Welcome to the Vital Integrities Blog

Train Your Leaders, Part I

"Reducing workforce is the toughest business decision a company has to make," said Duane Ackerman, chief executive of BellSouth, announcing the company's plans to eliminate 1,500 management positions. "We have worked hard to avoid it, but many companies our size and particularly our competitors operate with lower overhead and fewer management layers." Indeed, BellSouth joins a long list of restructured telecommunications companies that have significantly reduced their workforces in recent years. Nonetheless, getting rid of managers, as a competitive strategy, goes against current business wisdom about leadership.

In a recent study, Accenture asked business executives to identify critical factors for meeting competitive challenges and achieving high performance. Respondents singled out leadership development as the most important issue. Nearly two-thirds of the surveyed executives rated leadership development very important to their organizations' future success. So why, at a time when enhancing leadership skills is critical to high organizational performance, would BellSouth elect to eliminate experienced managers?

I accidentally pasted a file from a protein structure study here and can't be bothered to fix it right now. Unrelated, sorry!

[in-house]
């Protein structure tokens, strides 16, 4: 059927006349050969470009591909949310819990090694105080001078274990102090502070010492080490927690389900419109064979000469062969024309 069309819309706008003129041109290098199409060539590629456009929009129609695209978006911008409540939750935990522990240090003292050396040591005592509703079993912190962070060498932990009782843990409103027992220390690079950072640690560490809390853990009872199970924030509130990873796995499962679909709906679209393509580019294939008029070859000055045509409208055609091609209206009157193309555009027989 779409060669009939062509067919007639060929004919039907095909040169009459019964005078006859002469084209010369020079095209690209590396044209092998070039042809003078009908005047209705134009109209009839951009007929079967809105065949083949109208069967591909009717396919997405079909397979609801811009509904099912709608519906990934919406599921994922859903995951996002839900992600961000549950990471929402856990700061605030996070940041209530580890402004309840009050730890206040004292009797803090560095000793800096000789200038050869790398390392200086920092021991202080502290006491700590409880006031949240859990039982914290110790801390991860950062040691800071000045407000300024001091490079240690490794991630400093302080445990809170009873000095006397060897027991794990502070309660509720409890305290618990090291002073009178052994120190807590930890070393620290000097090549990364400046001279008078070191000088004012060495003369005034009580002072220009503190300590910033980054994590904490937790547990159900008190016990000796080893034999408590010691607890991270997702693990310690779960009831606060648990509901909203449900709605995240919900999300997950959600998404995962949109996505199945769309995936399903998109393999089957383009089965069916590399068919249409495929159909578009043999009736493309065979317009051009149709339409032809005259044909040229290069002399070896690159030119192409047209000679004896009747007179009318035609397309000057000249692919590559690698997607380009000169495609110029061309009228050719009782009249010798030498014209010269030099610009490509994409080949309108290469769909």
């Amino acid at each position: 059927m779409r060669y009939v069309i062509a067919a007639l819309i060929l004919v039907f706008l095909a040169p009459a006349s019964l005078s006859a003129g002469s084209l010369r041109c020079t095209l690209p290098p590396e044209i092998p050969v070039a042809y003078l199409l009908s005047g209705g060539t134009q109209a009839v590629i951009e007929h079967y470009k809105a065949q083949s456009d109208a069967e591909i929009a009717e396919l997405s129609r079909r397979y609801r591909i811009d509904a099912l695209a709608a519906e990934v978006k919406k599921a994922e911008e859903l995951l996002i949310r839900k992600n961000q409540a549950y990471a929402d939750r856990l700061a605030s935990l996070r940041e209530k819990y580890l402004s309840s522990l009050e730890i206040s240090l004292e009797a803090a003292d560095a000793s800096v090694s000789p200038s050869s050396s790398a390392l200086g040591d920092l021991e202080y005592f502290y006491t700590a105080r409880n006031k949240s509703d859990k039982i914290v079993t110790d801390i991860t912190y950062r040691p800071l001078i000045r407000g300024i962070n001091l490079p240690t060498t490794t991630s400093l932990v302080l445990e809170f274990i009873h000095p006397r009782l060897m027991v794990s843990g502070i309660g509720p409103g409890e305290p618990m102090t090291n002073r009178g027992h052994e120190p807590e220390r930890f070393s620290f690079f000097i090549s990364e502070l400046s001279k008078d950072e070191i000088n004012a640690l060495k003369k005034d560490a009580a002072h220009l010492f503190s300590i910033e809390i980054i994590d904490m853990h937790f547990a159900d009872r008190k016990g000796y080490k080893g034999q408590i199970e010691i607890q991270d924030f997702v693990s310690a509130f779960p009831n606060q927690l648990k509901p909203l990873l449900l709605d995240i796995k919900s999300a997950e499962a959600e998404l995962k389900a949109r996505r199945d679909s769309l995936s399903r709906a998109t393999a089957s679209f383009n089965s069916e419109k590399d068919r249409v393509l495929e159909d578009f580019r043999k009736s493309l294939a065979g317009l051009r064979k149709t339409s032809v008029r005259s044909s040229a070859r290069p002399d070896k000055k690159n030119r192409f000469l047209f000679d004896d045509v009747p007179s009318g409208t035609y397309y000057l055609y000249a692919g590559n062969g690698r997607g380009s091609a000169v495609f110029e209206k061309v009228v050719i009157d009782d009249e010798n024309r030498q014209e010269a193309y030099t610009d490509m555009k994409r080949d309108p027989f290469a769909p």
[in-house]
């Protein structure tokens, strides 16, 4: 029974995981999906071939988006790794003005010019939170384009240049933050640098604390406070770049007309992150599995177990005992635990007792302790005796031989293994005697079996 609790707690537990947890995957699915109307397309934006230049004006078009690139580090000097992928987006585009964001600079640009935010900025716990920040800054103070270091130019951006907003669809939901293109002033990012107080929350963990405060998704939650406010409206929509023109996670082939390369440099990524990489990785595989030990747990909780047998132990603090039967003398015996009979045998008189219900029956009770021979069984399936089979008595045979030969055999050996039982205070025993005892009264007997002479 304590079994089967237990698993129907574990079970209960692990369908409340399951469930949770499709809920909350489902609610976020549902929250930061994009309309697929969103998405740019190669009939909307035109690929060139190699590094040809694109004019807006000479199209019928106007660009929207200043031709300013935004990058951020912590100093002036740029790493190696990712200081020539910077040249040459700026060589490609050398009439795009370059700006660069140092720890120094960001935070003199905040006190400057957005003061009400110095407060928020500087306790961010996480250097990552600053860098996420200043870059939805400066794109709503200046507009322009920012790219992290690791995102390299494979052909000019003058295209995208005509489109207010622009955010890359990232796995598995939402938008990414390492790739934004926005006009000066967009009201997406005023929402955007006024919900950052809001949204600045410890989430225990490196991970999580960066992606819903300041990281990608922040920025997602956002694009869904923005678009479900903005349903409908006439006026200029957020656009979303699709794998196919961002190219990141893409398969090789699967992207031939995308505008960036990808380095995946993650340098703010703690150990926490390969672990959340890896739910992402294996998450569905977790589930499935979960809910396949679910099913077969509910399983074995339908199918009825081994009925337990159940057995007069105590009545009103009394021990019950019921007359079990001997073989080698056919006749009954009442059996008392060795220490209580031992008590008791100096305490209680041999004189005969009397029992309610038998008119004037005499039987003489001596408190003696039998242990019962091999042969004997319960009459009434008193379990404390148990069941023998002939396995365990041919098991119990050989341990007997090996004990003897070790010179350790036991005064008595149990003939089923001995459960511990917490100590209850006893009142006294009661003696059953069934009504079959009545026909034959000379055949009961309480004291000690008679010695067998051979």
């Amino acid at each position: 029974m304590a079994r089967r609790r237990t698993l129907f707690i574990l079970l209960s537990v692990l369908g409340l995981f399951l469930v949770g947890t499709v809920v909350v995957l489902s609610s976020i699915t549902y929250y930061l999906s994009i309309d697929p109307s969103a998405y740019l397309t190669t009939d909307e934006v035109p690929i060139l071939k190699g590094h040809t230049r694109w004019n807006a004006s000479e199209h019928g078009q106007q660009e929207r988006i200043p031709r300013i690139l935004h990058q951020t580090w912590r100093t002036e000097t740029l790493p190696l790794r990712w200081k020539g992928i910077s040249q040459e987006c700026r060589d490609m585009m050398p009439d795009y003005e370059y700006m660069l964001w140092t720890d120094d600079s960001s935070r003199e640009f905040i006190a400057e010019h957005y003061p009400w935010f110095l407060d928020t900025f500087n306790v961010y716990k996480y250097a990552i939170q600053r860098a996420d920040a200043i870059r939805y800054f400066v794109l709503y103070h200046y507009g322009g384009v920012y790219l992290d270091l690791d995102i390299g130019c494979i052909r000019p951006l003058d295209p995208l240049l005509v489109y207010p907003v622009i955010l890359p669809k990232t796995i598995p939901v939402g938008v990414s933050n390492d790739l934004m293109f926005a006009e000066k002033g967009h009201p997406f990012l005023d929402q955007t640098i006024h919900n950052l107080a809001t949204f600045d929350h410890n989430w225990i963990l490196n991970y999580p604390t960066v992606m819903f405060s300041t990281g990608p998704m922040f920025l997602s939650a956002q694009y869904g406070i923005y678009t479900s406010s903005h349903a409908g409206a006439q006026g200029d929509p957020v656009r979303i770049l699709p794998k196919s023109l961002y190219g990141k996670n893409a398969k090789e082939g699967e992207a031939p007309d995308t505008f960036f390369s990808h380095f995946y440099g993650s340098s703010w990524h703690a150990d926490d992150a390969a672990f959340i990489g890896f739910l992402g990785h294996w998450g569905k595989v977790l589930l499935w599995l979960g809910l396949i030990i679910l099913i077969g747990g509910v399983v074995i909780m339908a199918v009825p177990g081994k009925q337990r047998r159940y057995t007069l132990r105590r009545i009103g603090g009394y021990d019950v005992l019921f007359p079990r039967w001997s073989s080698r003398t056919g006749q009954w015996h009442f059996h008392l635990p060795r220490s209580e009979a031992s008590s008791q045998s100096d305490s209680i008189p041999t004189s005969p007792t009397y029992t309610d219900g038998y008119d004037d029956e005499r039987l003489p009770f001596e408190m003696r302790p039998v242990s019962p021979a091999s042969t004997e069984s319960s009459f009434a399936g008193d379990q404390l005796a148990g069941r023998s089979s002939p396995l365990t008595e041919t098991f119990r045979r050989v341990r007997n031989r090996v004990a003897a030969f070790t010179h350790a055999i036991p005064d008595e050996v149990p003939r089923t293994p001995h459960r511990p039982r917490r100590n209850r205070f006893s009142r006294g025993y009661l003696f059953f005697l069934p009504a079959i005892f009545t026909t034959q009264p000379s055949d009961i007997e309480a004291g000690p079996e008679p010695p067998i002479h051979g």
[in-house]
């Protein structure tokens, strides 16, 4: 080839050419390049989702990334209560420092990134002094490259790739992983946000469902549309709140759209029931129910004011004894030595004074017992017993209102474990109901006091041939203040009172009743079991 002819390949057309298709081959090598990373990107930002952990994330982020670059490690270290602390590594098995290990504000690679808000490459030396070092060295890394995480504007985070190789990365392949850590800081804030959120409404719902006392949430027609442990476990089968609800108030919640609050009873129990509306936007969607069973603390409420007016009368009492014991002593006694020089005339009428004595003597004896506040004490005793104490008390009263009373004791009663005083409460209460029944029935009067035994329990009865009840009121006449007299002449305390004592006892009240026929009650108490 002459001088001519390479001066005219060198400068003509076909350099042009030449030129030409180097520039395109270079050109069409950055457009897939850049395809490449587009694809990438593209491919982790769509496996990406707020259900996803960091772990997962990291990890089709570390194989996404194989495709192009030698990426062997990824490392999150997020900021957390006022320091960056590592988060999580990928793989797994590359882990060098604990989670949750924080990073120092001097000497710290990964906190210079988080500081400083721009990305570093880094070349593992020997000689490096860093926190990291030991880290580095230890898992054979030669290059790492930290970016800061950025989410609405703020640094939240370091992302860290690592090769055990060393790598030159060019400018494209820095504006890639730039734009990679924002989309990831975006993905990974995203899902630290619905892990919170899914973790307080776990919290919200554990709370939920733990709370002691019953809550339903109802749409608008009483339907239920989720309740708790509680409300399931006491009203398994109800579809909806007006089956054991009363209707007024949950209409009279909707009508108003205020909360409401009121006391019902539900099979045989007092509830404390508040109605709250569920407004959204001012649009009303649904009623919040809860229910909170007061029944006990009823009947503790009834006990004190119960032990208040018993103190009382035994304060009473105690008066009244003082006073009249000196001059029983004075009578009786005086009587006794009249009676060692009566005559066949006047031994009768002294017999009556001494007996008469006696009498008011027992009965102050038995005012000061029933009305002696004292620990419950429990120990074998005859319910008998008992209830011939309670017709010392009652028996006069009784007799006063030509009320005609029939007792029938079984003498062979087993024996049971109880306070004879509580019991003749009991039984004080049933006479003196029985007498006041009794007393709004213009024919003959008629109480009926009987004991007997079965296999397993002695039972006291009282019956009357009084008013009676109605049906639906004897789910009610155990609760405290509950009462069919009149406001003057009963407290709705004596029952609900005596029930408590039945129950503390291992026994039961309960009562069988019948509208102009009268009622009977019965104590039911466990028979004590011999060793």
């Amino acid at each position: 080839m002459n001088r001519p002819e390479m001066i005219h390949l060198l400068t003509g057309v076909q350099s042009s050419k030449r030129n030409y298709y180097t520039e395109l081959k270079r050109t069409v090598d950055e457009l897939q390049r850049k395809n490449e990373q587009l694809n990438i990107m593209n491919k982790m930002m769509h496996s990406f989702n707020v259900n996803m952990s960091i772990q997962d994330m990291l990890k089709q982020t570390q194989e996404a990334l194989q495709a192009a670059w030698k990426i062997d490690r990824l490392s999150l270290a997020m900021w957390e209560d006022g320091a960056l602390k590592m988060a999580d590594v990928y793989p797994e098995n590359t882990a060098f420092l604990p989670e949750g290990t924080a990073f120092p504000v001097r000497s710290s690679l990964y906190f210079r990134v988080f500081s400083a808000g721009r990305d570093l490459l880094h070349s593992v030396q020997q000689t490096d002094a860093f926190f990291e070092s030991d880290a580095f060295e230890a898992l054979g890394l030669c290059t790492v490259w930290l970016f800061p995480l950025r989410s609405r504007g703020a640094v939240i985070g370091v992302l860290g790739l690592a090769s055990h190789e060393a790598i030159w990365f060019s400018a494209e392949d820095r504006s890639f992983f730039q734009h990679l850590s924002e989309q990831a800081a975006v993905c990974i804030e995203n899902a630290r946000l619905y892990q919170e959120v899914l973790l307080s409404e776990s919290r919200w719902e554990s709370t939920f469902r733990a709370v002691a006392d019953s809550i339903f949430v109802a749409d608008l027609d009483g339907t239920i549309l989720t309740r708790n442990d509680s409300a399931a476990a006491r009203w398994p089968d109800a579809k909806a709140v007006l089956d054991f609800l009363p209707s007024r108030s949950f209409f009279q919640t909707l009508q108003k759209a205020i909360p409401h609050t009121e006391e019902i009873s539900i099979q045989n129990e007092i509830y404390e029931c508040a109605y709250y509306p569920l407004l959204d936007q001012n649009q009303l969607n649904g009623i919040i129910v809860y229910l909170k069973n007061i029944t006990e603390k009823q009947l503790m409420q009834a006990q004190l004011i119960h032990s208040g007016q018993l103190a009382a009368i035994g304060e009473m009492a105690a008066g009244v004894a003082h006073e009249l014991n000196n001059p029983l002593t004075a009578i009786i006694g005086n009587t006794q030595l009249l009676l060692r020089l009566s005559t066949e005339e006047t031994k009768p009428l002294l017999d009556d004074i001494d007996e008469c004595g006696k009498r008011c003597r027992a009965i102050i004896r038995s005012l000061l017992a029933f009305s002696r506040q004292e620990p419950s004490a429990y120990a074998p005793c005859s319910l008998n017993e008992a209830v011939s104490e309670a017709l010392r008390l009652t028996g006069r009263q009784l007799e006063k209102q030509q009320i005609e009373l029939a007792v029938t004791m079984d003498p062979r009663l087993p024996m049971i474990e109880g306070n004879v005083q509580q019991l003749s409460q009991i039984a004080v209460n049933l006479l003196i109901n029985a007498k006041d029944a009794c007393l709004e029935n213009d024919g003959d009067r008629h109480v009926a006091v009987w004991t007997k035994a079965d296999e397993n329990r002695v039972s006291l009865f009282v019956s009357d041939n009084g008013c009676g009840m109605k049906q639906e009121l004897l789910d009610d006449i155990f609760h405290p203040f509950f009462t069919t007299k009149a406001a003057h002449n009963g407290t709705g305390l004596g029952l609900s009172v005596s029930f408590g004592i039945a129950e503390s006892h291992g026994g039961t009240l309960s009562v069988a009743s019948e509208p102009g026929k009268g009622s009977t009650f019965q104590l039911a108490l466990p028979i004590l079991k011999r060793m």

Certainly, companies tend to pay managers more than non-supervisory employees, so BellSouth's action will have the most impact in reducing "overhead." But perhaps another finding in the Accenture survey offers a better reason. While recognizing the importance of developing leaders, only 8 percent of respondents said their organizations do it very well. In other words, 92 percent of organizations don't think their managers are doing a great job. So why not reduce their ranks?

This raises another question: What makes executives think their organizations' lack the ability to develop their leaders? Only one out of five executives in the Accenture survey said that at least 75 percent of their employees understand their company's strategic goals, and just two out of five said three-quarters or more of their workers see how their efforts contribute to meeting their organization's goals. It's obvious that most managers are failing to communicate their organization's purpose or generate buy-in from employees.

Respondents in the Accenture study have it right: Organizations must develop their leaders. What are you doing to yours?
Bookmark this post on del.icio.us

What do you think? Post a Comment
Vital Integrities Blog - Blogged